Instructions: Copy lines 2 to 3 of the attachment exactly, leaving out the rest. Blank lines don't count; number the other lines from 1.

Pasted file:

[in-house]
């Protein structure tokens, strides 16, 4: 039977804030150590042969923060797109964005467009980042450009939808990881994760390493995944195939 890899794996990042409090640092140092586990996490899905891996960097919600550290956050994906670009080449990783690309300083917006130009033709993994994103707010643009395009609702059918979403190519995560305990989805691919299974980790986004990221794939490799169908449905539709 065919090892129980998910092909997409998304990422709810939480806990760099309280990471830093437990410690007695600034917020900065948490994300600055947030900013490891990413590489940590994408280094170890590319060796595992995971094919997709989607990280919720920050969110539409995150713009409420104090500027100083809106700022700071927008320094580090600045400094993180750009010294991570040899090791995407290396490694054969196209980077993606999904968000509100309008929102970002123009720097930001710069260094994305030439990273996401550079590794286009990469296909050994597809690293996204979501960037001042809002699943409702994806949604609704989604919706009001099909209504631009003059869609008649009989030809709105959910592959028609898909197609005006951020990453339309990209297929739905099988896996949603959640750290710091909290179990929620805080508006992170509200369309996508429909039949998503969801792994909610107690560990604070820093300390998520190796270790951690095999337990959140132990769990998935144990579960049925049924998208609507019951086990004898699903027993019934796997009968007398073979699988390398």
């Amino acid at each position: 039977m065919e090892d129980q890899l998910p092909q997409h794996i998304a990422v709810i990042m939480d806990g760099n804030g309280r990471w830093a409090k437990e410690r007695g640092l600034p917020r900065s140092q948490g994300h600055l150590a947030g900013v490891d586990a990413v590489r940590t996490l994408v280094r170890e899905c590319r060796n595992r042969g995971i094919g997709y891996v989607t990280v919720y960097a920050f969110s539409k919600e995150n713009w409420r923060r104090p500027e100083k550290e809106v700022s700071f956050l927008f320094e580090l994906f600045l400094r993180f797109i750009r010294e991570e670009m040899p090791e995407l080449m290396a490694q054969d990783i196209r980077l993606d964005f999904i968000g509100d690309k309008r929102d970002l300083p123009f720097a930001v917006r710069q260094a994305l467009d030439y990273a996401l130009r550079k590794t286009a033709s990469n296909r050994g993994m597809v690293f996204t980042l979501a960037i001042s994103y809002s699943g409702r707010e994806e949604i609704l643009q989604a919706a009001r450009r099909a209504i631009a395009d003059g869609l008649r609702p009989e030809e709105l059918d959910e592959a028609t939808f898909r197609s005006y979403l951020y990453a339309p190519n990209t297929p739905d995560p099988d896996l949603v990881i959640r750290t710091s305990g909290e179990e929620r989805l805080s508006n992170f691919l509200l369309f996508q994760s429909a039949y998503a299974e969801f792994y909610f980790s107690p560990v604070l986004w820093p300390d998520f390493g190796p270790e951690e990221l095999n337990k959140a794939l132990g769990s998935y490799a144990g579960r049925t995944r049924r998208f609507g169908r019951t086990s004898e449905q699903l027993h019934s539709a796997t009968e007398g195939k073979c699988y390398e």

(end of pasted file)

């Protein structure tokens, strides 16, 4: 039977804030150590042969923060797109964005467009980042450009939808990881994760390493995944195939 890899794996990042409090640092140092586990996490899905891996960097919600550290956050994906670009080449990783690309300083917006130009033709993994994103707010643009395009609702059918979403190519995560305990989805691919299974980790986004990221794939490799169908449905539709 065919090892129980998910092909997409998304990422709810939480806990760099309280990471830093437990410690007695600034917020900065948490994300600055947030900013490891990413590489940590994408280094170890590319060796595992995971094919997709989607990280919720920050969110539409995150713009409420104090500027100083809106700022700071927008320094580090600045400094993180750009010294991570040899090791995407290396490694054969196209980077993606999904968000509100309008929102970002123009720097930001710069260094994305030439990273996401550079590794286009990469296909050994597809690293996204979501960037001042809002699943409702994806949604609704989604919706009001099909209504631009003059869609008649009989030809709105959910592959028609898909197609005006951020990453339309990209297929739905099988896996949603959640750290710091909290179990929620805080508006992170509200369309996508429909039949998503969801792994909610107690560990604070820093300390998520190796270790951690095999337990959140132990769990998935144990579960049925049924998208609507019951086990004898699903027993019934796997009968007398073979699988390398």
């Amino acid at each position: 039977m065919e090892d129980q890899l998910p092909q997409h794996i998304a990422v709810i990042m939480d806990g760099n804030g309280r990471w830093a409090k437990e410690r007695g640092l600034p917020r900065s140092q948490g994300h600055l150590a947030g900013v490891d586990a990413v590489r940590t996490l994408v280094r170890e899905c590319r060796n595992r042969g995971i094919g997709y891996v989607t990280v919720y960097a920050f969110s539409k919600e995150n713009w409420r923060r104090p500027e100083k550290e809106v700022s700071f956050l927008f320094e580090l994906f600045l400094r993180f797109i750009r010294e991570e670009m040899p090791e995407l080449m290396a490694q054969d990783i196209r980077l993606d964005f999904i968000g509100d690309k309008r929102d970002l300083p123009f720097a930001v917006r710069q260094a994305l467009d030439y990273a996401l130009r550079k590794t286009a033709s990469n296909r050994g993994m597809v690293f996204t980042l979501a960037i001042s994103y809002s699943g409702r707010e994806e949604i609704l643009q989604a919706a009001r450009r099909a209504i631009a395009d003059g869609l008649r609702p009989e030809e709105l059918d959910e592959a028609t939808f898909r197609s005006y979403l951020y990453a339309p190519n990209t297929p739905d995560p099988d896996l949603v990881i959640r750290t710091s305990g909290e179990e929620r989805l805080s508006n992170f691919l509200l369309f996508q994760s429909a039949y998503a299974e969801f792994y909610f980790s107690p560990v604070l986004w820093p300390d998520f390493g190796p270790e951690e990221l095999n337990k959140a794939l132990g769990s998935y490799a144990g579960r049925t995944r049924r998208f609507g169908r019951t086990s004898e449905q699903l027993h019934s539709a796997t009968e007398g195939k073979c699988y390398e």